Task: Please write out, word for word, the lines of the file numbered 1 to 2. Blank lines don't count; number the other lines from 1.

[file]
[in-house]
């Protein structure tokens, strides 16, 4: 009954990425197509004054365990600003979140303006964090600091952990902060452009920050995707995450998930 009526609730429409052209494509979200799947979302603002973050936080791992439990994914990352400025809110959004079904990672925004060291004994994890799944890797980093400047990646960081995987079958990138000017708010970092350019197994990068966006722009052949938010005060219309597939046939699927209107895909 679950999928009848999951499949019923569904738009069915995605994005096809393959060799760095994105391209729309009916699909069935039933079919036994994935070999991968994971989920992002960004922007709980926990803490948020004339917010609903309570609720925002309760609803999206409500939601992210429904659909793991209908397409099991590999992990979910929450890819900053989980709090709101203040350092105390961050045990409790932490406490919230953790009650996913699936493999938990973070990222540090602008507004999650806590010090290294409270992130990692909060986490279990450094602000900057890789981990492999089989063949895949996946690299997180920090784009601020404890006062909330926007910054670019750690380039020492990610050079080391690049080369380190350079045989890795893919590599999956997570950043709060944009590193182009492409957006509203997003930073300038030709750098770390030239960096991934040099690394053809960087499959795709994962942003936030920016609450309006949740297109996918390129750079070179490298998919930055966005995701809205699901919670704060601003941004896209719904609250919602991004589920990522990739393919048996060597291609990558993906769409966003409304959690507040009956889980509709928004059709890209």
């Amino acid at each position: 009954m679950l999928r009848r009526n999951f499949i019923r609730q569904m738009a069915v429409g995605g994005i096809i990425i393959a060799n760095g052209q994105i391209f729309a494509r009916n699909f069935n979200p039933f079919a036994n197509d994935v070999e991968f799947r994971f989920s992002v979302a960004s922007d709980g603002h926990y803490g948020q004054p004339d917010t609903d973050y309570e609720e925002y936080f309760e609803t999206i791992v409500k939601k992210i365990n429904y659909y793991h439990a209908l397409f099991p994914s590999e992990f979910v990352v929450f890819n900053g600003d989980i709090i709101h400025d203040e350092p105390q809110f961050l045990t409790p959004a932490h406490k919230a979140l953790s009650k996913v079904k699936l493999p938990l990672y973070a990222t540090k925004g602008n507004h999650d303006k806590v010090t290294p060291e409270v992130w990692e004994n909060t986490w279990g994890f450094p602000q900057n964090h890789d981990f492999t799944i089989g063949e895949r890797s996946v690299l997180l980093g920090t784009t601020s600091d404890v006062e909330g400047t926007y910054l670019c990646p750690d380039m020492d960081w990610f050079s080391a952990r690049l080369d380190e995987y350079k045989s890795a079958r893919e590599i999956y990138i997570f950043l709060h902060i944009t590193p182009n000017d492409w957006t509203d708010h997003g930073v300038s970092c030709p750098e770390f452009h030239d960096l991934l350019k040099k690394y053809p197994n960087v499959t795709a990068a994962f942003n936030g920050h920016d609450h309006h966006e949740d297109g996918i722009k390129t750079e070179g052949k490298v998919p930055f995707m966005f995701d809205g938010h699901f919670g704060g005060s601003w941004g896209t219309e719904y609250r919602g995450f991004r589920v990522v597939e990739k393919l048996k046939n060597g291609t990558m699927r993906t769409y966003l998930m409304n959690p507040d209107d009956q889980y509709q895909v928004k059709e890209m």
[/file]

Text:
[in-house]
């Protein structure tokens, strides 16, 4: 009954990425197509004054365990600003979140303006964090600091952990902060452009920050995707995450998930 009526609730429409052209494509979200799947979302603002973050936080791992439990994914990352400025809110959004079904990672925004060291004994994890799944890797980093400047990646960081995987079958990138000017708010970092350019197994990068966006722009052949938010005060219309597939046939699927209107895909 679950999928009848999951499949019923569904738009069915995605994005096809393959060799760095994105391209729309009916699909069935039933079919036994994935070999991968994971989920992002960004922007709980926990803490948020004339917010609903309570609720925002309760609803999206409500939601992210429904659909793991209908397409099991590999992990979910929450890819900053989980709090709101203040350092105390961050045990409790932490406490919230953790009650996913699936493999938990973070990222540090602008507004999650806590010090290294409270992130990692909060986490279990450094602000900057890789981990492999089989063949895949996946690299997180920090784009601020404890006062909330926007910054670019750690380039020492990610050079080391690049080369380190350079045989890795893919590599999956997570950043709060944009590193182009492409957006509203997003930073300038030709750098770390030239960096991934040099690394053809960087499959795709994962942003936030920016609450309006949740297109996918390129750079070179490298998919930055966005995701809205699901919670704060601003941004896209719904609250919602991004589920990522990739393919048996060597291609990558993906769409966003409304959690507040009956889980509709928004059709890209």